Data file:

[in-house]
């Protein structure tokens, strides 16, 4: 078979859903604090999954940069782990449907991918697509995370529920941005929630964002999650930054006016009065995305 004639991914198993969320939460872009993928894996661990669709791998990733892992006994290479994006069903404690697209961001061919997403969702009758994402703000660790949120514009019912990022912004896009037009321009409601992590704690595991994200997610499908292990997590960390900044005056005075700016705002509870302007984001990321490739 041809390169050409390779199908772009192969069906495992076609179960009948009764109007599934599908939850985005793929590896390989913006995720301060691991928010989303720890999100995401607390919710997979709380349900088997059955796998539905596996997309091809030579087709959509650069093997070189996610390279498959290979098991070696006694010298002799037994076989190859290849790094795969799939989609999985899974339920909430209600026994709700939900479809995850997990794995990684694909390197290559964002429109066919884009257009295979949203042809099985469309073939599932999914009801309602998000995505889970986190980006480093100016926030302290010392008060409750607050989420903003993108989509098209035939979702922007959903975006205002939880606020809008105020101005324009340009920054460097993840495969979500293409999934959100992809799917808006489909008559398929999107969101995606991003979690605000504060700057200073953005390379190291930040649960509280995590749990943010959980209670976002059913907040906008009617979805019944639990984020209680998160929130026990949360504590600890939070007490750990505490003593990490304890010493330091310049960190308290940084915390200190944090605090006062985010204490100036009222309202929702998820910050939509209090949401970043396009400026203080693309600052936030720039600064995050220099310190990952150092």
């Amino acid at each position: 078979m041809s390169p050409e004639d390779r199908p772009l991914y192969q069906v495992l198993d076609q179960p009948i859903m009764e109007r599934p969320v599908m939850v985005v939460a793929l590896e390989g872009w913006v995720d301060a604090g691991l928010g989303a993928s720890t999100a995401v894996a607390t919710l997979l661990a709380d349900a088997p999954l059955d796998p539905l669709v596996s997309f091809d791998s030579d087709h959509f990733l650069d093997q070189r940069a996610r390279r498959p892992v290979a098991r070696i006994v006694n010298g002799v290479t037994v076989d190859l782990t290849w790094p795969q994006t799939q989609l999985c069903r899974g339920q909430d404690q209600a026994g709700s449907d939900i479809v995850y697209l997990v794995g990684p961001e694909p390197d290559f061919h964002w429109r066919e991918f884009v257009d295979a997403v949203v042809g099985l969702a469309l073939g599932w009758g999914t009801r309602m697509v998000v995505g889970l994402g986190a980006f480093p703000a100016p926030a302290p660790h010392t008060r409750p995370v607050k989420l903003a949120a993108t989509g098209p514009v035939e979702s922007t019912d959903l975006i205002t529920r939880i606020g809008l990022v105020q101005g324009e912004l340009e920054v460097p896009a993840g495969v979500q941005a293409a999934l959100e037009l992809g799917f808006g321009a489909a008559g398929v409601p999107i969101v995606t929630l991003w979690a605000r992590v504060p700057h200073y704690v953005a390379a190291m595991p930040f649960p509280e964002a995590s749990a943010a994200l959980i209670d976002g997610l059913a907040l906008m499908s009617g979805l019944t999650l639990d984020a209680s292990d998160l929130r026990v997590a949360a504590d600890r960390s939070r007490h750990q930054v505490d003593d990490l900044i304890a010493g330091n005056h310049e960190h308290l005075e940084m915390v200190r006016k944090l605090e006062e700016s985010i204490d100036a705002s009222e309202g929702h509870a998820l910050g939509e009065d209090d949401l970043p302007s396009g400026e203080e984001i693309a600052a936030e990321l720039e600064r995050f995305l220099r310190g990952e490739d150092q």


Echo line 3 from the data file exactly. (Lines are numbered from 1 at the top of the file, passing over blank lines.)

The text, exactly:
């Amino acid at each position: 078979m041809s390169p050409e004639d390779r199908p772009l991914y192969q069906v495992l198993d076609q179960p009948i859903m009764e109007r599934p969320v599908m939850v985005v939460a793929l590896e390989g872009w913006v995720d301060a604090g691991l928010g989303a993928s720890t999100a995401v894996a607390t919710l997979l661990a709380d349900a088997p999954l059955d796998p539905l669709v596996s997309f091809d791998s030579d087709h959509f990733l650069d093997q070189r940069a996610r390279r498959p892992v290979a098991r070696i006994v006694n010298g002799v290479t037994v076989d190859l782990t290849w790094p795969q994006t799939q989609l999985c069903r899974g339920q909430d404690q209600a026994g709700s449907d939900i479809v995850y697209l997990v794995g990684p961001e694909p390197d290559f061919h964002w429109r066919e991918f884009v257009d295979a997403v949203v042809g099985l969702a469309l073939g599932w009758g999914t009801r309602m697509v998000v995505g889970l994402g986190a980006f480093p703000a100016p926030a302290p660790h010392t008060r409750p995370v607050k989420l903003a949120a993108t989509g098209p514009v035939e979702s922007t019912d959903l975006i205002t529920r939880i606020g809008l990022v105020q101005g324009e912004l340009e920054v460097p896009a993840g495969v979500q941005a293409a999934l959100e037009l992809g799917f808006g321009a489909a008559g398929v409601p999107i969101v995606t929630l991003w979690a605000r992590v504060p700057h200073y704690v953005a390379a190291m595991p930040f649960p509280e964002a995590s749990a943010a994200l959980i209670d976002g997610l059913a907040l906008m499908s009617g979805l019944t999650l639990d984020a209680s292990d998160l929130r026990v997590a949360a504590d600890r960390s939070r007490h750990q930054v505490d003593d990490l900044i304890a010493g330091n005056h310049e960190h308290l005075e940084m915390v200190r006016k944090l605090e006062e700016s985010i204490d100036a705002s009222e309202g929702h509870a998820l910050g939509e009065d209090d949401l970043p302007s396009g400026e203080e984001i693309a600052a936030e990321l720039e600064r995050f995305l220099r310190g990952e490739d150092q």